I miss the commercials, the ones with Kobe Bryant rising for a jumper during that 81-point explosion against the Raptors and Michael Jordan taking flight and LeBron James somehow keeping his dribble while sliding across the court.
I even miss the ones with a talking basketball, because that was almost as amazing as former NBA commissioner David Stern once shunning a question about the potential of a point-shaving scandal at the same time one of the league’s referees was being tailed by federal investigators for what would deliver a guilty plea to federal charges in a betting scandal.
Where Amazing Happens?
You know what would be the best way for the league to re-create such a promotional campaign?
Have an owner finally exhibit the vision and fortitude and originality and, yes, guts, to hire a female head coach.
Change can’t occur without creativity, something the NBA owns miles and miles of on the court, its players becoming more and more artistic as their athletic gifts are sharpened.
Too bad such imagination hasn’t extended to putting a woman in charge of coaching a roster.
Breaking the ceiling
Of the four major league professional sports and 123 head coaching spots in which no females exist, the NBA seems more open to the concept than any, which makes sense given the number of women who play basketball at all levels across the world.
But how far someone such as San Antonio assistant Becky Hammon — the most popular of names when it comes to which woman will be initially break through that proverbial glass ceiling — is from landing such opportunity is as much mystery as the true attendance figures for that LaVar Ball-founded Junior Basketball Association.
This, even after Hammon — who coached the Spurs to a Summer League title in 2015 — became the first woman to interview for an NBA head coaching job when Milwaukee spoke to her about its opening in May.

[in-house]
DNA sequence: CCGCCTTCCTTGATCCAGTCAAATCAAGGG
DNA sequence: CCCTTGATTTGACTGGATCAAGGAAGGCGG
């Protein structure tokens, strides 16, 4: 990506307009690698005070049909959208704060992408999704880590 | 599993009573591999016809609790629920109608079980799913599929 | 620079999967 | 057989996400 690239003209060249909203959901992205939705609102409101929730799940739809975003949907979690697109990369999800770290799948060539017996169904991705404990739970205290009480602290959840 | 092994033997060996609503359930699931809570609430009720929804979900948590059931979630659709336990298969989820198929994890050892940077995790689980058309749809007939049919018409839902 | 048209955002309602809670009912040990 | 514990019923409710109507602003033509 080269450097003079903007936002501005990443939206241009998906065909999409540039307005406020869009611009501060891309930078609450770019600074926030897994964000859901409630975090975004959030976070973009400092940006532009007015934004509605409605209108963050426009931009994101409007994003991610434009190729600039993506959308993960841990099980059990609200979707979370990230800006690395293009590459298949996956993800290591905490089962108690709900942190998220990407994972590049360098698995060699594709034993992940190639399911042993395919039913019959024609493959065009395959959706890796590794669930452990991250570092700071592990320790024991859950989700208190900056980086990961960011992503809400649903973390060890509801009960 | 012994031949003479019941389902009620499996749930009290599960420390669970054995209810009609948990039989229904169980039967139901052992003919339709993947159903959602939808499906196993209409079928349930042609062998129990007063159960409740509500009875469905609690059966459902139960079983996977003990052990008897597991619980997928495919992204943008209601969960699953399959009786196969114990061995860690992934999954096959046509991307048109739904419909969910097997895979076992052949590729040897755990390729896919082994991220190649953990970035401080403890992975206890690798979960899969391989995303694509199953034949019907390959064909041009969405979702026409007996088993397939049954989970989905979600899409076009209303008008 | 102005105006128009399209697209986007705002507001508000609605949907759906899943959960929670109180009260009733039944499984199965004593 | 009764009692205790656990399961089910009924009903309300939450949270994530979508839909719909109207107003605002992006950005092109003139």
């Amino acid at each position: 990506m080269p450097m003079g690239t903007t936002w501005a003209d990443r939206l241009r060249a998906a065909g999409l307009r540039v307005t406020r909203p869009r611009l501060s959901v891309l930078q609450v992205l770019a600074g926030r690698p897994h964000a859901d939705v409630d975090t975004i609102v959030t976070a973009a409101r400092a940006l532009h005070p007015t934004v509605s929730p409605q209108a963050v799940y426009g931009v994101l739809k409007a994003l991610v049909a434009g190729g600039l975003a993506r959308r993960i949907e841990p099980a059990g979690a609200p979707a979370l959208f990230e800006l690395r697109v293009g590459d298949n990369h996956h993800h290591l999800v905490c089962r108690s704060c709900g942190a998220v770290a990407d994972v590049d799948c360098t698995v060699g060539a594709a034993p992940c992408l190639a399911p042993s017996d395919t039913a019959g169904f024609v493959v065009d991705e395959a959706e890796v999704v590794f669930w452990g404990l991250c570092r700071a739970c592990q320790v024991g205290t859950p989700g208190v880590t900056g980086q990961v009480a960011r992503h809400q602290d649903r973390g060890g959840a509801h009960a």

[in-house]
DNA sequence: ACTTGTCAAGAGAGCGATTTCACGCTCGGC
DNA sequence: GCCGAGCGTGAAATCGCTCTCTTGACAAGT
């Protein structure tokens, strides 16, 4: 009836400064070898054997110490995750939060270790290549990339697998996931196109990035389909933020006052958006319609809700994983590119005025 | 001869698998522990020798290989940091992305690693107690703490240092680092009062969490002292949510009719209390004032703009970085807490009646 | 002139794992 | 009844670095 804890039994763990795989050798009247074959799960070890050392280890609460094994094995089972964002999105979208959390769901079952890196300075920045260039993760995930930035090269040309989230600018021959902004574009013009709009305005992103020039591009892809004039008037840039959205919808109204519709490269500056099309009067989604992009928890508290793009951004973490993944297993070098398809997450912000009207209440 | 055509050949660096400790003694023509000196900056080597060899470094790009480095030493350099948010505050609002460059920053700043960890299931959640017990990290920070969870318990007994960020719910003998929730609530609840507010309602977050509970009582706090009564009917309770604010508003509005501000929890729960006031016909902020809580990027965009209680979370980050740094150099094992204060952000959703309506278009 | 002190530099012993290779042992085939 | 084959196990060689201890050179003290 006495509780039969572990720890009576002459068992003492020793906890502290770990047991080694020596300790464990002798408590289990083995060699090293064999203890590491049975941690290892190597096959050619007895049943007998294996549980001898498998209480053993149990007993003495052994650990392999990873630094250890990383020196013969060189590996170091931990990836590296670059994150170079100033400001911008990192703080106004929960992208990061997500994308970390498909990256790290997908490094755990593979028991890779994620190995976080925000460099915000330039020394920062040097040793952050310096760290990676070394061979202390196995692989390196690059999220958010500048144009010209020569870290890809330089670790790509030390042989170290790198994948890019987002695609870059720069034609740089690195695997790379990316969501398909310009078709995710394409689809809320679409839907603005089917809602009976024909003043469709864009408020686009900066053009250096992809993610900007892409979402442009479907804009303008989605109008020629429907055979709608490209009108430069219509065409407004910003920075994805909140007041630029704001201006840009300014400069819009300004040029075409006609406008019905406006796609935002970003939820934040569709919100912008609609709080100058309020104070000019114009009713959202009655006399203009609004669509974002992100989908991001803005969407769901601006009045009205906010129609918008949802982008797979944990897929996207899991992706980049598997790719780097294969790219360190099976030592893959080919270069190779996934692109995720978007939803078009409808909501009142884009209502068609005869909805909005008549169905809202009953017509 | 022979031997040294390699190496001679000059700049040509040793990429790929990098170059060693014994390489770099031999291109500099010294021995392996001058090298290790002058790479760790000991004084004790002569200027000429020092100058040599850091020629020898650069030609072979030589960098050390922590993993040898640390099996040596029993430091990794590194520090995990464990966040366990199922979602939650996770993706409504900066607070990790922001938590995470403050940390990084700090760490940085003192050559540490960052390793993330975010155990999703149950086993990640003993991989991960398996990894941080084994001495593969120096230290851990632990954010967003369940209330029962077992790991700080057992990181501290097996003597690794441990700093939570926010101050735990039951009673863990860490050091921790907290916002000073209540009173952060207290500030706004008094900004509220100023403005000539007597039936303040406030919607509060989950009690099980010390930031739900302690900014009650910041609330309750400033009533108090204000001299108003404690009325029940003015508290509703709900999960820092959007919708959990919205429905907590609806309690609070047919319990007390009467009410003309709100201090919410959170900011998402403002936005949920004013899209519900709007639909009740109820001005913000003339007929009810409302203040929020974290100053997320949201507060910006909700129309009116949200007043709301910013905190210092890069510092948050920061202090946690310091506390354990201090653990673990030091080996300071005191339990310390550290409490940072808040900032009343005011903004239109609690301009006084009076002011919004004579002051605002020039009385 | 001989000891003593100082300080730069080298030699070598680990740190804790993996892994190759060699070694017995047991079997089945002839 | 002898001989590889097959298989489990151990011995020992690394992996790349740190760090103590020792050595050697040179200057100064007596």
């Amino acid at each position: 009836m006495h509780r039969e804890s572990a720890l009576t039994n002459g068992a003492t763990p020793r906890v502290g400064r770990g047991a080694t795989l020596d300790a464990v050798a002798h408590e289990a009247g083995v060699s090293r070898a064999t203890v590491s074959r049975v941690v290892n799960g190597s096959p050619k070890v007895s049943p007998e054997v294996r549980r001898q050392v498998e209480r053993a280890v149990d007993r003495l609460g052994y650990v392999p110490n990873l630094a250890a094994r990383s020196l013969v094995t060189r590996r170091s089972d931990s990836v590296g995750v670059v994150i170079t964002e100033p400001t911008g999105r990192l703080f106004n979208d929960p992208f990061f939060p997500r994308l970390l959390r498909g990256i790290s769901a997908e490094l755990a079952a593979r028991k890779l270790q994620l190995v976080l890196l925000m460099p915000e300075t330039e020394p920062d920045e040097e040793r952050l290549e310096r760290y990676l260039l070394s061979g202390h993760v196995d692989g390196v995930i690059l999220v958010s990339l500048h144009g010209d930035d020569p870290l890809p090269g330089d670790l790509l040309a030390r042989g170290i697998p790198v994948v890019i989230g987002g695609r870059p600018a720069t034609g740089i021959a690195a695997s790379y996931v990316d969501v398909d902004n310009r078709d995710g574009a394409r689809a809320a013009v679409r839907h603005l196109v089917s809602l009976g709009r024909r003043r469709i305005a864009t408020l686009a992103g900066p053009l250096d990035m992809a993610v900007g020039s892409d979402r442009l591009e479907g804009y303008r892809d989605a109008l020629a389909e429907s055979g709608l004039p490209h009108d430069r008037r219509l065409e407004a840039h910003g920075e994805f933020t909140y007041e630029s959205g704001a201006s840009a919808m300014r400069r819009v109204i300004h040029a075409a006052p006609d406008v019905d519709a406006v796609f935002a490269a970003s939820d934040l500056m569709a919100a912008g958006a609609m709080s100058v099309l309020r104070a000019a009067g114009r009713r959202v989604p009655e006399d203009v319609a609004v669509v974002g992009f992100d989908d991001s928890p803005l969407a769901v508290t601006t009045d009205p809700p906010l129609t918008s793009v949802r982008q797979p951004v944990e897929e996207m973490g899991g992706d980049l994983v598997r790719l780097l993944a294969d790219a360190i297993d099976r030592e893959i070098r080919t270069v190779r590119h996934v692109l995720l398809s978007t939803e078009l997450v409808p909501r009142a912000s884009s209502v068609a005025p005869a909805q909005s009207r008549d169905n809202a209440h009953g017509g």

The Bucks instead hired Mike Budenholzer.
There’s no telling, really, how close Hammon came.
Karen Umlauf knows all about a woman in a man’s NBA world, having worked in the Bulls organization for decades, a former player at Northwestern who first came to the team during, yes, Jordan’s rookie season.
The longtime senior director of basketball administration for Chicago, Umlauf was named an associate head coach for the Summer League. She felt this part slipping away some, the chance to be hands on in a game that has been as big a part of her life as anything. She missed it.
“I’m in awe of all the hard work our guys put into everything, how prepared our coaches are,” she said. “It’s great to get this opportunity, but you also realize that you don’t just step in and be handed something for nothing. You have to work for it.
“I have no idea where this might lead. It’s just one step at a time.”
Players champion idea
The NBA has just one full-time female referee, and yet 19 women are officiating games at Summer League, compared with five last year. On Tuesday, the Players Association unanimously re-elected Michele Roberts as its executive director. Jenny Boucek is a full-time assistant player development coach for the Kings. Women hold key positions in the league’s front office.
But things haven’t reached the point of a woman as head coach, a move that would certainly take executives of a team thinking outside the 3-point line and not about making the safe hire, a common practice for those worried most about keeping and saving their jobs.
Don’t hire Hammon because she’s a woman, but because she’s ready and deserving and championed not only by fellow coaches, but players across the league. They know best if a woman could successfully translate in the spot, and have been unanimous — led by LeBron James — in their agreement one would.
“I think women can sometimes bring a different perspective to things,” said Umlauf, 56. “Maybe seeing the big picture of things. Some of it from an emotional side, maybe being new to all this and being able to relate to new players coming into the league. I didn’t think (this summer opportunity) would happen for me, and once it did, I wanted to take full advantage.
“I think a (women’s head coach) would be welcomed with open arms.”
It’s time. Has been for a while.
Make amazing happen again in a new and different and bold manner.
I mean, it would make talking basketballs appear normal.
Contact columnist Ed Graney at firstname.lastname@example.org or 702-383-4618. He can be heard on “The Press Box,” ESPN Radio 100.9 FM and 1100 AM, from 11 a.m. to 2 p.m. Monday through Friday. Follow @edgraney on Twitter.